For those of you who do not track coins, how do you handle Adventuring Gear?

For those of you who do not track coins, how do you handle Adventuring Gear?

For those of you who do not track coins, how do you handle Adventuring Gear? There are five uses. If a player spends a use to pull out rope, when they are done using it, can they collect it and put it back in the bag? From that point forward do they have rope and four uses left? Do you allow them to take more than 5 uses of Adventuring Gear?

16 thoughts on “For those of you who do not track coins, how do you handle Adventuring Gear?”

  1. I think they keep whatever item they pull out, as long as it makes sense ( that flask if oil ain’t coming back after throwing it into the fireplace). The group can definitly find/buy more too.

  2. Whatever they pull out of their pack they keep. So long as it’s not a limited use item, like candles, torches, lantern oil, etc. They get 5 uses only, but can pull out anything that would be reasonable for them to have.

    My feeling is you’re meant to fill the characters’ lives with adventure, not fill the players’ lives with bookkeeping and tedium. 😉

  3. haha, I have one player who LOVE micro-managing his inventory. Everyone else has a general understanding of what they’ve got, but this guy calculates the weight of individual gold coins, and has 3 different ways to use them as a weapon……just in case.

  4. That’s how I play, too, Philip Burge; once  an unspecified use of  adventuring gear becomes defined, it stays that way. If you lowered the number of uses from 5 to 2 (or maybe even 1) I could see letting players return the item to their pack and allowing them to pull out a new one.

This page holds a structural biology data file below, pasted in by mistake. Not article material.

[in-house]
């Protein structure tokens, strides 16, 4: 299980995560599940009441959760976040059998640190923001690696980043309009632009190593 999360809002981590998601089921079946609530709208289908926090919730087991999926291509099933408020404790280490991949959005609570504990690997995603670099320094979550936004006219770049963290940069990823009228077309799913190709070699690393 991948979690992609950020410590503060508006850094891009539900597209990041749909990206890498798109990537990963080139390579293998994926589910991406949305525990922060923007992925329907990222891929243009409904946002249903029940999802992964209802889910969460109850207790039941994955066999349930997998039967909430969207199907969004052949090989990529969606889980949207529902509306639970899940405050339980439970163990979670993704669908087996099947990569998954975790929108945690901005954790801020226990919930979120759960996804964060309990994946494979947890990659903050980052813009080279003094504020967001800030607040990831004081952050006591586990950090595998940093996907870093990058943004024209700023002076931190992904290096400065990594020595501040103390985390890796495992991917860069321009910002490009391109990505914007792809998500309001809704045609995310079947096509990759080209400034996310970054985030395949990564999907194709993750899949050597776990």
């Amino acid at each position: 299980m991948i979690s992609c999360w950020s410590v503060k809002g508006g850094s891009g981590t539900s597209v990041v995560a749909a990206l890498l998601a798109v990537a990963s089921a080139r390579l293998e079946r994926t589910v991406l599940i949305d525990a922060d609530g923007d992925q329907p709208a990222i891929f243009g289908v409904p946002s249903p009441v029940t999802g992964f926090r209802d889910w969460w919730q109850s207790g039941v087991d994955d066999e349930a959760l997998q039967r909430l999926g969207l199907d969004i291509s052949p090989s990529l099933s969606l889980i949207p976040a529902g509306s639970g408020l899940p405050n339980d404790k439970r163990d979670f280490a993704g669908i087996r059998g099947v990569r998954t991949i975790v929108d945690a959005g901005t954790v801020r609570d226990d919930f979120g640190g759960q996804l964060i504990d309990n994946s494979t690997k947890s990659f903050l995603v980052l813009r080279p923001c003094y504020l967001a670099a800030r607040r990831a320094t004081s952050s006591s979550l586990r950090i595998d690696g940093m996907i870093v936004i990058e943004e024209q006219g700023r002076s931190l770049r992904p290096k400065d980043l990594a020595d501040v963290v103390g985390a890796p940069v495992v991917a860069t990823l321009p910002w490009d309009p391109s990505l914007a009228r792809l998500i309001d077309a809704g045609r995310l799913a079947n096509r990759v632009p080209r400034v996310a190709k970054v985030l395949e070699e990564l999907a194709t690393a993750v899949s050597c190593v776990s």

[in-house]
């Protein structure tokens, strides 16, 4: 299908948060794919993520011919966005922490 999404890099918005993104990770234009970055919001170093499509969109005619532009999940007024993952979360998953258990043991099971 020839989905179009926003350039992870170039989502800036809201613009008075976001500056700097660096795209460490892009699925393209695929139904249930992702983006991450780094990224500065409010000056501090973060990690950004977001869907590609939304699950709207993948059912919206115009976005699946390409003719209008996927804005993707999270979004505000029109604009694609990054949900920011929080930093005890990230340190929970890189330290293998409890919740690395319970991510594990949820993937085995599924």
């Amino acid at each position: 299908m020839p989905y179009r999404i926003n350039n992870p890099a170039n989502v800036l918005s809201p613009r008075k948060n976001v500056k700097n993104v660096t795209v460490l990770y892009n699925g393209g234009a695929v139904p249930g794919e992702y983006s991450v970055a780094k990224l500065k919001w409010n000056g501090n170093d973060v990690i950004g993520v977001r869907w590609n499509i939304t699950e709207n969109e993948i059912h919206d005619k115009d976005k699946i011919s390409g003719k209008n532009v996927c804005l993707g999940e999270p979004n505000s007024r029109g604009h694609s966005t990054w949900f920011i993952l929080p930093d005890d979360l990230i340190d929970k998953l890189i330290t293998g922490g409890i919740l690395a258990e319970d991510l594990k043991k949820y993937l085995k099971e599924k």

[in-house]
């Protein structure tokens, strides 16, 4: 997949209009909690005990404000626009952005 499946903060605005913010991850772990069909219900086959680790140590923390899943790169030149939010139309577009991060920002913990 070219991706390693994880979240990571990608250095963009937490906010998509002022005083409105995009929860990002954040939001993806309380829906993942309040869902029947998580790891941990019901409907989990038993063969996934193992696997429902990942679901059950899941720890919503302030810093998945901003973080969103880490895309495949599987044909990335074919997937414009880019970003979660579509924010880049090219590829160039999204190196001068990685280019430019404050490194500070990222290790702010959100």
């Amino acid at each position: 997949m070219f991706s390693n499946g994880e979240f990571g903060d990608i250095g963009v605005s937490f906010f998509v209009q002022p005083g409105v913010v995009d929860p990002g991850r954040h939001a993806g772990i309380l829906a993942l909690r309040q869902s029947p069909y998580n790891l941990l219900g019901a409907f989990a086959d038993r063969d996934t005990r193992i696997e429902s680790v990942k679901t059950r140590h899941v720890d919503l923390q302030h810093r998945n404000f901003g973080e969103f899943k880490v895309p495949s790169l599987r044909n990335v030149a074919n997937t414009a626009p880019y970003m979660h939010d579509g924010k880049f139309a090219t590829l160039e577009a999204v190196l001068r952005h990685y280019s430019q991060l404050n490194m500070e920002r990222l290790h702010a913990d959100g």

Also, if you’re familiar with Apocalypse World, you could make a custom move similar to the Chopper’s Fucking thieves move. Something that represents the character or the group searching their collective pockets, pouches, and packs for some useful tool. Of course if you did that, I’d probably get rid of adventuring gear altogether.

    BTW, I think it’s hilariously awesome that one of your players uses their coins as a weapon, David Schirduan. 

  5. Interesting answers. My impression was that when you pulled something out of the adventuring gear, you used it, and so didn’t get to keep that item and now had 4 uses left.

    Basically, it’s 5 solutions to problems you haven’t discovered yet.

  6. This is how I read it Darren Hill. But it didn’t make sense that you couldn’t reuse an item that wasn’t destroyed or otherwise irretrievable. Use Up Their Resources doesn’t feel right if this is the case though. When concerning Adventuring Gear it should be “Define A Use” =P

  7. I agree Philip Burge, Use Up Their Resources is probably best handled in a GM description. If you don’t think they should be able to keep that item around, make sure you get rid of it through the narrative.

  8. Having players lose or use up gear as a result of the GM move Use up their resources is something I only ever do to make life interesting for the players. While you can (and should) make moves seem like they are a result of the fiction, using Use up their resources just because you don’t want the players to have a certain item feels pretty cheap to me. If an item is reasonable enough to be produced via Adenturing Gear, it’s probably reasonable to let the players hold onto it.

    When you say “you don’t think they should be able to keep the item around”, what were some items you were thinking of, Marques Jordan?

  9. I was speaking hypothetically Christopher Stone-Bush. If you think something needs to go, take care of it in the fiction. I don’t have any experience with DW yet. My very first session is going to be tonight! I agree with you though, use the move only if it makes the story or their lives interesting. Using it any other way would be poor GM’ing.

  10. GMing for my wife. We tried B/X D&D a couple months ago (about 80 hours worth) but it wasn’t all that great for either of us. We’re really hoping DWs philosophy and slant on things leads to a much more narrative and immersive experience crosses fingers

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